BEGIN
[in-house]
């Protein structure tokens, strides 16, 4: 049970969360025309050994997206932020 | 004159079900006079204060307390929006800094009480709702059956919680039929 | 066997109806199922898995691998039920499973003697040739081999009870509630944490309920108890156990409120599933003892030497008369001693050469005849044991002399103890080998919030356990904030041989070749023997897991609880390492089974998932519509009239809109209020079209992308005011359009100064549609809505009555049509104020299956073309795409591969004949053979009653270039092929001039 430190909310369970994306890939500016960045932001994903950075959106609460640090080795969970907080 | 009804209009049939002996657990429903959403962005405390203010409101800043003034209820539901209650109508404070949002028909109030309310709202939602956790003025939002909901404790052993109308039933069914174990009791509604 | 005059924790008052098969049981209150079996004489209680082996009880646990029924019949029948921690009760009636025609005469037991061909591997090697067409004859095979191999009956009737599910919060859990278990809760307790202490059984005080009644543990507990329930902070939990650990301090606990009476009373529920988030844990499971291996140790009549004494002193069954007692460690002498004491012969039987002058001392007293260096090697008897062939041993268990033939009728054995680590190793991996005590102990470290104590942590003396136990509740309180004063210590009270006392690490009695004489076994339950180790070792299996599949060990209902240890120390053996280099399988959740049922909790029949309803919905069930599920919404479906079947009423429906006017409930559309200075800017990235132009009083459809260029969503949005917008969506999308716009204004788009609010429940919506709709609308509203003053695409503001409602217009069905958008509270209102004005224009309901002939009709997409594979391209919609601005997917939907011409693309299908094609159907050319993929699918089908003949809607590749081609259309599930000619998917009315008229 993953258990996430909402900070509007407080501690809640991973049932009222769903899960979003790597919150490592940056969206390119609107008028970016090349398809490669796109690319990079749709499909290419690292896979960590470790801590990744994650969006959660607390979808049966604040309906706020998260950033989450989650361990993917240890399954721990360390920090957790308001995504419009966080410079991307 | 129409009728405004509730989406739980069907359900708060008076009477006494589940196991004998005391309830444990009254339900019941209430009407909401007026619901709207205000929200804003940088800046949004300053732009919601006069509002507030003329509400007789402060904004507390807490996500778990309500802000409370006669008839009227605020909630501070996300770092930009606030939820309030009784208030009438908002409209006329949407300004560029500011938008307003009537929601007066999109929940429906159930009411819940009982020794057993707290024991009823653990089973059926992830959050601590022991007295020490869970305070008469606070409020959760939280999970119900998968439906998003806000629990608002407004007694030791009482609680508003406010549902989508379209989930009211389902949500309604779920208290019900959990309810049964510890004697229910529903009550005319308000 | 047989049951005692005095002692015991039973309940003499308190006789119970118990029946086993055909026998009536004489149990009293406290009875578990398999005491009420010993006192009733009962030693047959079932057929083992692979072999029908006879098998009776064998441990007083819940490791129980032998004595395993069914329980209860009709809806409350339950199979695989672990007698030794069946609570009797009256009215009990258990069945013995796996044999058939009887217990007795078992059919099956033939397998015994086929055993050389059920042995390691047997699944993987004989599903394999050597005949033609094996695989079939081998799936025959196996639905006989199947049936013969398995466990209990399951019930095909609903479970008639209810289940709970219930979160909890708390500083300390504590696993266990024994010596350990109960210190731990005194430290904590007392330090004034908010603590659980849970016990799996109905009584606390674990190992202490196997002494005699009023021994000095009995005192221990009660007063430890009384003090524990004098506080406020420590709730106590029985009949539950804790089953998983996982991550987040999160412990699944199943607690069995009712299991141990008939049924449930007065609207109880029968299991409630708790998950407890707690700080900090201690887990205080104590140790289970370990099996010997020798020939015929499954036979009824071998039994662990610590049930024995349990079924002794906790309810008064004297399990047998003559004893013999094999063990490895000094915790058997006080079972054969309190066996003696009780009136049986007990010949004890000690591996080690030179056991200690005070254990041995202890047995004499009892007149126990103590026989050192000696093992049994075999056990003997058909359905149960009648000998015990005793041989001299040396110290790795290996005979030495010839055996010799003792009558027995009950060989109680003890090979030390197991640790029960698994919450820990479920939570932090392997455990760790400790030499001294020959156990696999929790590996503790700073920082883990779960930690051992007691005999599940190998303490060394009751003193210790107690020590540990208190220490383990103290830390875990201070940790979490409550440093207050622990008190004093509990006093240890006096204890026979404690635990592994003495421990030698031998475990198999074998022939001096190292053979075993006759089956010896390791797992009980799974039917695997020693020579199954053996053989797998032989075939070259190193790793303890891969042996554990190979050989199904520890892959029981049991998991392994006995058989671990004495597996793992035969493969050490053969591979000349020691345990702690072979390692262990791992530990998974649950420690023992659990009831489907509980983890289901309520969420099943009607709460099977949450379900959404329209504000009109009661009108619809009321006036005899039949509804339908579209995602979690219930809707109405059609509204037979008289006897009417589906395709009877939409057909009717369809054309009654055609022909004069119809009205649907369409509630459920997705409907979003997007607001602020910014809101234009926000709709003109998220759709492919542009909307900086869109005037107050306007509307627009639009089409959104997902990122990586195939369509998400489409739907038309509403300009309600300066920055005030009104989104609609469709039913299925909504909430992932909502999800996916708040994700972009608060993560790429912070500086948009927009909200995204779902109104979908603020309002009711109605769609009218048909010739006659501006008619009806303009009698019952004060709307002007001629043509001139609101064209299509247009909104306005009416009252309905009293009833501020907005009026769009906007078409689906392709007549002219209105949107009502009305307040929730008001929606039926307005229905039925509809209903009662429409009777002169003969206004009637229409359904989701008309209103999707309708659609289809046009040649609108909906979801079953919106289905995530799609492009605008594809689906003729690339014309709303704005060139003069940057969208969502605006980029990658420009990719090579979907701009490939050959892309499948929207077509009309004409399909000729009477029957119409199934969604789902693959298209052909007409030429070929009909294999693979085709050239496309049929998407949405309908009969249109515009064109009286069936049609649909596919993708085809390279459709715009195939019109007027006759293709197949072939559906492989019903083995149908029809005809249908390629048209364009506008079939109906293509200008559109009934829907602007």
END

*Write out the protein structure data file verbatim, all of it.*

[in-house]
């Protein structure tokens, strides 16, 4: 049970969360025309050994997206932020 | 004159079900006079204060307390929006800094009480709702059956919680039929 | 066997109806199922898995691998039920499973003697040739081999009870509630944490309920108890156990409120599933003892030497008369001693050469005849044991002399103890080998919030356990904030041989070749023997897991609880390492089974998932519509009239809109209020079209992308005011359009100064549609809505009555049509104020299956073309795409591969004949053979009653270039092929001039 430190909310369970994306890939500016960045932001994903950075959106609460640090080795969970907080 | 009804209009049939002996657990429903959403962005405390203010409101800043003034209820539901209650109508404070949002028909109030309310709202939602956790003025939002909901404790052993109308039933069914174990009791509604 | 005059924790008052098969049981209150079996004489209680082996009880646990029924019949029948921690009760009636025609005469037991061909591997090697067409004859095979191999009956009737599910919060859990278990809760307790202490059984005080009644543990507990329930902070939990650990301090606990009476009373529920988030844990499971291996140790009549004494002193069954007692460690002498004491012969039987002058001392007293260096090697008897062939041993268990033939009728054995680590190793991996005590102990470290104590942590003396136990509740309180004063210590009270006392690490009695004489076994339950180790070792299996599949060990209902240890120390053996280099399988959740049922909790029949309803919905069930599920919404479906079947009423429906006017409930559309200075800017990235132009009083459809260029969503949005917008969506999308716009204004788009609010429940919506709709609308509203003053695409503001409602217009069905958008509270209102004005224009309901002939009709997409594979391209919609601005997917939907011409693309299908094609159907050319993929699918089908003949809607590749081609259309599930000619998917009315008229 993953258990996430909402900070509007407080501690809640991973049932009222769903899960979003790597919150490592940056969206390119609107008028970016090349398809490669796109690319990079749709499909290419690292896979960590470790801590990744994650969006959660607390979808049966604040309906706020998260950033989450989650361990993917240890399954721990360390920090957790308001995504419009966080410079991307 | 129409009728405004509730989406739980069907359900708060008076009477006494589940196991004998005391309830444990009254339900019941209430009407909401007026619901709207205000929200804003940088800046949004300053732009919601006069509002507030003329509400007789402060904004507390807490996500778990309500802000409370006669008839009227605020909630501070996300770092930009606030939820309030009784208030009438908002409209006329949407300004560029500011938008307003009537929601007066999109929940429906159930009411819940009982020794057993707290024991009823653990089973059926992830959050601590022991007295020490869970305070008469606070409020959760939280999970119900998968439906998003806000629990608002407004007694030791009482609680508003406010549902989508379209989930009211389902949500309604779920208290019900959990309810049964510890004697229910529903009550005319308000 | 047989049951005692005095002692015991039973309940003499308190006789119970118990029946086993055909026998009536004489149990009293406290009875578990398999005491009420010993006192009733009962030693047959079932057929083992692979072999029908006879098998009776064998441990007083819940490791129980032998004595395993069914329980209860009709809806409350339950199979695989672990007698030794069946609570009797009256009215009990258990069945013995796996044999058939009887217990007795078992059919099956033939397998015994086929055993050389059920042995390691047997699944993987004989599903394999050597005949033609094996695989079939081998799936025959196996639905006989199947049936013969398995466990209990399951019930095909609903479970008639209810289940709970219930979160909890708390500083300390504590696993266990024994010596350990109960210190731990005194430290904590007392330090004034908010603590659980849970016990799996109905009584606390674990190992202490196997002494005699009023021994000095009995005192221990009660007063430890009384003090524990004098506080406020420590709730106590029985009949539950804790089953998983996982991550987040999160412990699944199943607690069995009712299991141990008939049924449930007065609207109880029968299991409630708790998950407890707690700080900090201690887990205080104590140790289970370990099996010997020798020939015929499954036979009824071998039994662990610590049930024995349990079924002794906790309810008064004297399990047998003559004893013999094999063990490895000094915790058997006080079972054969309190066996003696009780009136049986007990010949004890000690591996080690030179056991200690005070254990041995202890047995004499009892007149126990103590026989050192000696093992049994075999056990003997058909359905149960009648000998015990005793041989001299040396110290790795290996005979030495010839055996010799003792009558027995009950060989109680003890090979030390197991640790029960698994919450820990479920939570932090392997455990760790400790030499001294020959156990696999929790590996503790700073920082883990779960930690051992007691005999599940190998303490060394009751003193210790107690020590540990208190220490383990103290830390875990201070940790979490409550440093207050622990008190004093509990006093240890006096204890026979404690635990592994003495421990030698031998475990198999074998022939001096190292053979075993006759089956010896390791797992009980799974039917695997020693020579199954053996053989797998032989075939070259190193790793303890891969042996554990190979050989199904520890892959029981049991998991392994006995058989671990004495597996793992035969493969050490053969591979000349020691345990702690072979390692262990791992530990998974649950420690023992659990009831489907509980983890289901309520969420099943009607709460099977949450379900959404329209504000009109009661009108619809009321006036005899039949509804339908579209995602979690219930809707109405059609509204037979008289006897009417589906395709009877939409057909009717369809054309009654055609022909004069119809009205649907369409509630459920997705409907979003997007607001602020910014809101234009926000709709003109998220759709492919542009909307900086869109005037107050306007509307627009639009089409959104997902990122990586195939369509998400489409739907038309509403300009309600300066920055005030009104989104609609469709039913299925909504909430992932909502999800996916708040994700972009608060993560790429912070500086948009927009909200995204779902109104979908603020309002009711109605769609009218048909010739006659501006008619009806303009009698019952004060709307002007001629043509001139609101064209299509247009909104306005009416009252309905009293009833501020907005009026769009906007078409689906392709007549002219209105949107009502009305307040929730008001929606039926307005229905039925509809209903009662429409009777002169003969206004009637229409359904989701008309209103999707309708659609289809046009040649609108909906979801079953919106289905995530799609492009605008594809689906003729690339014309709303704005060139003069940057969208969502605006980029990658420009990719090579979907701009490939050959892309499948929207077509009309004409399909000729009477029957119409199934969604789902693959298209052909007409030429070929009909294999693979085709050239496309049929998407949405309908009969249109515009064109009286069936049609649909596919993708085809390279459709715009195939019109007027006759293709197949072939559906492989019903083995149908029809005809249908390629048209364009506008079939109906293509200008559109009934829907602007």